CAPE CANAVERAL, Fla. – UPDATE: The Boeing Starliner launch planned for Friday, July 30, has been delayed due to an issue caused by a new Russian module at the International Space Station. The module unexpectedly fired its thrusters causing the station to shift. The ISS and its crew are safe but NASA and Boeing delayed the launch and will release a new launch date soon.
Boeing’s CST-100 Starliner spacecraft begins its journey to the launchpad ahead of its launch to the International Space Station planned for later this week, but the forecast isn’t in its favor for liftoff.
The spacecraft is scheduled to launch on a United Launch Alliance Atlas V rocket from Cape Canaveral Space Force Base at 2:53 p.m. Friday. The Starliner mission is the second orbital test flight, or OFT-2, for the spacecraft, a repeat after a 2019 attempt ended early.
Teams were set to begin moving the spacecraft atop its rocket from the rocket hangar to Space Launch Complex 41 around noon Wednesday, but Kennedy Space Center officials said it was delayed because of an internet outage and weather. The rollout began around 10 a.m. Thursday.
A Boeing spokesperson said the initial rollout was delayed “due to an internet service provider outage that could not be resolved before the onset of predicted weather exceeding operational constraints.” The launch remains on track for Friday’s liftoff, according to Boeing.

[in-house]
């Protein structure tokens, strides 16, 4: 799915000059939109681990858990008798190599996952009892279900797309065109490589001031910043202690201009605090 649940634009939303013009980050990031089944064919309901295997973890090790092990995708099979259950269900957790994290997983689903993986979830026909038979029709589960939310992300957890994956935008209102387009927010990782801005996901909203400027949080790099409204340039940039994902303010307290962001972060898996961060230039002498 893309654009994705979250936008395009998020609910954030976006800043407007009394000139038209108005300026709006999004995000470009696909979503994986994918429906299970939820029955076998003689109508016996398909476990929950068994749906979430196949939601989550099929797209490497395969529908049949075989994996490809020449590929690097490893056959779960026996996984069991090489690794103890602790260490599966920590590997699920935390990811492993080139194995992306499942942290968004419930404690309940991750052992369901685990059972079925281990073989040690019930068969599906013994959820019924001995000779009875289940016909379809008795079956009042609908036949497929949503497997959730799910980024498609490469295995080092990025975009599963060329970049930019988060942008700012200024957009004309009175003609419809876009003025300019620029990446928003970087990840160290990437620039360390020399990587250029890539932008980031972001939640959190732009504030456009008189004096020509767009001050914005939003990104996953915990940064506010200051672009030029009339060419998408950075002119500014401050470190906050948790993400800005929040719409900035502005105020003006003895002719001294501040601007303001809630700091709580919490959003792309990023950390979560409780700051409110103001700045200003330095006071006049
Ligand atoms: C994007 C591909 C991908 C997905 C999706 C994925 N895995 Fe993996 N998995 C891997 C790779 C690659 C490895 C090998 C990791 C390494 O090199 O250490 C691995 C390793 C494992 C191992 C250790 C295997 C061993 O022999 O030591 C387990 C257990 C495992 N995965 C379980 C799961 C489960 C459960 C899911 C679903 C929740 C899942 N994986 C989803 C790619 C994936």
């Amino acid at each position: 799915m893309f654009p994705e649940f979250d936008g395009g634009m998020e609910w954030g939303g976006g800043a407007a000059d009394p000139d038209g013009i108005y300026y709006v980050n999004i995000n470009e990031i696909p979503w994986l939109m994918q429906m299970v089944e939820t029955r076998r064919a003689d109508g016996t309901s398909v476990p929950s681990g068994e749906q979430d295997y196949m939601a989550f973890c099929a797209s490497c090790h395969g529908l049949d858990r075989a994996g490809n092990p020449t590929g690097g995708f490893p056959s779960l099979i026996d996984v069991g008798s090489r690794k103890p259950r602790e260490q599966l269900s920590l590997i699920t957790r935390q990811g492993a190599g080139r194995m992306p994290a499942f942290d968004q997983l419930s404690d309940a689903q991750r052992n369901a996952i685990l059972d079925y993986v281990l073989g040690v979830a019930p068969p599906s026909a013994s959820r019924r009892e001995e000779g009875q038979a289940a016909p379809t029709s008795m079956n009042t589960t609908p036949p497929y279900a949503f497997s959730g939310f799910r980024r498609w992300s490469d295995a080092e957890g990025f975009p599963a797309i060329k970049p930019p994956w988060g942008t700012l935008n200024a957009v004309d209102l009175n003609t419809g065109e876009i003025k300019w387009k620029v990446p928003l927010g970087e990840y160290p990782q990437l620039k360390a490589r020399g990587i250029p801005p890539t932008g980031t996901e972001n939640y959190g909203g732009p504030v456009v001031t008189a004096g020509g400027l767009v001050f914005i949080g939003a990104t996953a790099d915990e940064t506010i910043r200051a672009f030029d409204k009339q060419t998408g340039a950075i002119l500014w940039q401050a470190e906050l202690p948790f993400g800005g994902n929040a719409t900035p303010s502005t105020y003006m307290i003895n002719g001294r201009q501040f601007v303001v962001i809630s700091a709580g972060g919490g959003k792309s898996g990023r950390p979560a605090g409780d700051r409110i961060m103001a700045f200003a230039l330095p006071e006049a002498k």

However, as of the latest launch forecast, it’s possible weather could lead to a scrub.
U.S. Space Force 45th Weather Squadron Launch Weather Officer Will Ulrich said during a pre-launch news conference Tuesday that the summer months always present a challenge.
“It kind of feels like all eyes are on weather at this point,” Ulrich said.
The instantaneous launch window at 2:53 p.m. is around the same time showers and thunderstorms typically move into Central Florida fueled by the Bermuda high, a system that sits over Bermuda this time of year driving storms over the Florida peninsula.
“Well this week, the Bermuda high is to our south, which leads to offshore flow or west-east winds,” Ulrich said. “What that means for you and I is it typically favors showers and thunderstorms on our side of the coast, which is obviously not good news when you’re attempting to launch at three o’clock in the afternoon.”
As of the latest forecast, the 45th Weather Squadron says there is a 60% of unfavorable weather for liftoff. The primary concerns are lightning and cloud cover.
“We have to be realistic going into late week and we can hope that we’ll find a gap in the shower and thunderstorm activity that we’re anticipating, but regardless, the 45th Weather Squadron is ready to support, regardless of what Mother Nature throws at us,” Ulrich said.
If ULA can get the rocket off the pad despite Florida’s seasonal weather, the spacecraft will separate and then dock with the International Space Station on Saturday afternoon. During the 2019 attempt, the Starliner launched into orbit but then had to land back on Earth 48 hours later due to a computer timing error. After an extensive investigation and changes to the spacecraft software, Boeing is ready to try again.
If the launch delays, there are additional opportunities on Aug. 3 and 4, also before 3 p.m.
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